Cherry Farm Adventures

Hello Everyone,

To begin,I would love to share a photo of a cherry farm I visited with my family the other weekend!

The place, as you can tell, goes by the name of “Cherry Avenue Farms” and is located close to Niagara. For all of our international friends, Niagara is not only a major tourist attraction but also the centre of wine making and cherry picking!

Since our blog name is: “A Guide to Everything”, lets begin with the awesome facts!

Fact 1.Cherry Season is very short – lasting for only a couple of weeks.

Fact 2. Dark cherries =sweet cherries

Sweet cherries are good for simply eating! You can mix them in a fruit bowl and serve a dessert. Keep refrigerated.

Why keep refrigerated? Well the cold temperatures in the fridge slow down metabolic processes of natural bacteria on the food – slowing down the ripening process while preserving taste!

Fact 3. Bright red cherries = sour cherries

Sour cherries are bright-red in color & taste wonderful in pies (much better than sweet cherries) as they preserve their juice more and turn out sweet in the end. They have smaller seeds and are very fragile to the touch.

Soon the farm is going to offer peaches and nectarines(the peach/nectarine season is commencing right now in mid July). Will hopefully share more farm adventures.

Now you know more about cherries (and I’m learning parallel with you!)

Comment down below if you ever visit farms and what are your favourite cherry food dishes πŸ™‚

As always – have a great day!

Vasil

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37 thoughts on “Cherry Farm Adventures

  1. Thank you for this interesting post. As you’ve said, the cherry season is short. In Australia, the New South Wales town of Young is the centre of cherry growing, and the cherries from the first harvest of the season (around early November) are auctioned at the Sydney Produce Markets, raising hundreds of thousands of dollars for charity. So many reasons to love cherries.

    Liked by 2 people

  2. Enjoyed your post. I adore cherries, and used to have a Lambert tree. Lamberts are large, luscious, sweet and juicy cherries. Unfortunately tree bores killed it. Northern California still has many farms with fruit groves, peaches, pears, etc. and I love going out to the farms where they are sold by the box or basket. Nothing better than fresh peaches cut up on top of ice cream, is there. I now no longer have room to plant another cherry tree. My garden is full and the trees are full of birds. It is a joyful experience just watching them through my patio doors, and listening to the baby birds piping their needs. I even get to watch new birds on their first flight!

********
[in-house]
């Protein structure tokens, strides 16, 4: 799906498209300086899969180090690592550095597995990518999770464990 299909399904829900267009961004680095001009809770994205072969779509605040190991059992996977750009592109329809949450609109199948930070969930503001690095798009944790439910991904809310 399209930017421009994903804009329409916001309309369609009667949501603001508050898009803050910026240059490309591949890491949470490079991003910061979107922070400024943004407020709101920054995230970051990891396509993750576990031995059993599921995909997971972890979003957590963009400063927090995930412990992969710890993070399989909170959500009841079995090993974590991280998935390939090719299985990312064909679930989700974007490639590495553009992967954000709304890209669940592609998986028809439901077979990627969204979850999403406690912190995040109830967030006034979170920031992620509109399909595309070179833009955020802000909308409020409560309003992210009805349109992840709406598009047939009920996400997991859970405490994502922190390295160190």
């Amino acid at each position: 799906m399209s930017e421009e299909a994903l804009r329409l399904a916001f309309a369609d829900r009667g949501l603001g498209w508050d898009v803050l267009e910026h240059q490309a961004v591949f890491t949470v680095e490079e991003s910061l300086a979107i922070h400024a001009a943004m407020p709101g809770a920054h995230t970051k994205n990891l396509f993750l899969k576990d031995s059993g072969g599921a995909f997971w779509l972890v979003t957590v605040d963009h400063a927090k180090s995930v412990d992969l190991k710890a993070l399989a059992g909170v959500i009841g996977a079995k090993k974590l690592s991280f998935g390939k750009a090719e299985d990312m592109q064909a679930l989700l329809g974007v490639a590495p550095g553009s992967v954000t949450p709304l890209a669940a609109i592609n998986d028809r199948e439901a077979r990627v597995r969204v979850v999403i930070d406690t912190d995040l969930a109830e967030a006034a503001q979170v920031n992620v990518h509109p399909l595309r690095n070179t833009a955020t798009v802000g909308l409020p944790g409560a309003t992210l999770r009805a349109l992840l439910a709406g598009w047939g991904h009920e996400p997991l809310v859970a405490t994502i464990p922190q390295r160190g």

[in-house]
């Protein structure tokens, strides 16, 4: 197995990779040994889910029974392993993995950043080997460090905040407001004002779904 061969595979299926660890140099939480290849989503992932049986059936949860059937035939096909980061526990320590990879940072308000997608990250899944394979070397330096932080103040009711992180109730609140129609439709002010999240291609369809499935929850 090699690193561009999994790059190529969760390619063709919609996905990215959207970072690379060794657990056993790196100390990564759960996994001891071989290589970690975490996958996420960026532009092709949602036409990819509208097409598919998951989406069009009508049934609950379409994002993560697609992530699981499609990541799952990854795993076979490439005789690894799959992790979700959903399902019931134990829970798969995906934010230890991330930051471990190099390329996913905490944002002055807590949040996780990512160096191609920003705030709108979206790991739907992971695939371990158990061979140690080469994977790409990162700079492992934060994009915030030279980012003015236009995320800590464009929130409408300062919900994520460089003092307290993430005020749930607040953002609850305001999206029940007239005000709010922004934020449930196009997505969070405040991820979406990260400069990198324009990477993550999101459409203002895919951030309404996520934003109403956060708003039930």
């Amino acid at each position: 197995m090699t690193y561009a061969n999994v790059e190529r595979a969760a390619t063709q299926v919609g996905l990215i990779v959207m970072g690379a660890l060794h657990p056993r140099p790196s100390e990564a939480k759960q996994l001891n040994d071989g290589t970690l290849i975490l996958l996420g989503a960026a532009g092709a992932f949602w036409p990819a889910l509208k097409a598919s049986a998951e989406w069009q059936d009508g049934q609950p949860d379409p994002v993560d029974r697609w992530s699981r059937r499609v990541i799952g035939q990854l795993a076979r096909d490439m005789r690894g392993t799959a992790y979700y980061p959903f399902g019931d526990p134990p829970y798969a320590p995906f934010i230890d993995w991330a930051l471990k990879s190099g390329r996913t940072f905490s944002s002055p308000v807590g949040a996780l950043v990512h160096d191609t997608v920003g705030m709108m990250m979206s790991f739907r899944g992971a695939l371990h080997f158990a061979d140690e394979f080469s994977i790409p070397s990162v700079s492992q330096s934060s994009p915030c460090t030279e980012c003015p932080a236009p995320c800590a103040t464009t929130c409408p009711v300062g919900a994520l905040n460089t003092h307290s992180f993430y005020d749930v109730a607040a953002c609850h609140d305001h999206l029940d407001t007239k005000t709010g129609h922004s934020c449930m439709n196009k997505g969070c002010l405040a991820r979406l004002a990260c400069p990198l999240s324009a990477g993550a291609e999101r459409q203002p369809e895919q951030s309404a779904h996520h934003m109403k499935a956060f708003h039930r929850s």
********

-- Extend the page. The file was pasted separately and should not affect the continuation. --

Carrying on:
Liked by 2 people

    1. Wow Barbara, this is amazing! It must indeed bring so much joy and pleasure listening to those baby birds πŸ™‚ And I definitely agree with and support your idea of going out to farms and nature instead of driving to a supermarket. Peaches on Ice cream – must be a delicious combination!

      Thank you so much for your thoughtful comment – I enjoyed your comment as much as you’ve enjoyed my post. Yet I have one question: so what do you currently grow in your garden? I’m sorry for the tree bore experience you’ve had – maybe you’ll find space to plant another one in the future

      Liked by 1 person

      1. I have 2 orange trees, 2 mandarin orange trees, 3 dogwoods, 2 Japanese maples, a holly, and a columnar apple tree, plus azaleas, camellias and odds that are planted now and again (and that’s just the back garden). In the front I have 2 coastal redwoods, 2 blue spruce, 2 tulip magnolias, 10 rose bushes and again, what ever odds that get planted now and again. I am elderly and not as nimble as I once was, so planting is left to one son who shares my house with me.

        Liked by 2 people

  3. Cherries are very big in Michigan, especially in northwestern Michigan. There is a cherry festival in that area. I do have a favorite cherry “dish” and that would be cherry wine. Pretty sweet, of course, but good in smaller doses!

    Liked by 2 people

    1. Hi Peter, yes – sour cherries indeed have many amazing functions. But I never knew that they may be used for arthritis! May I ask – where do you buy them? (At a store, online, at a farm market, pick your own, etc)

      Liked by 1 person

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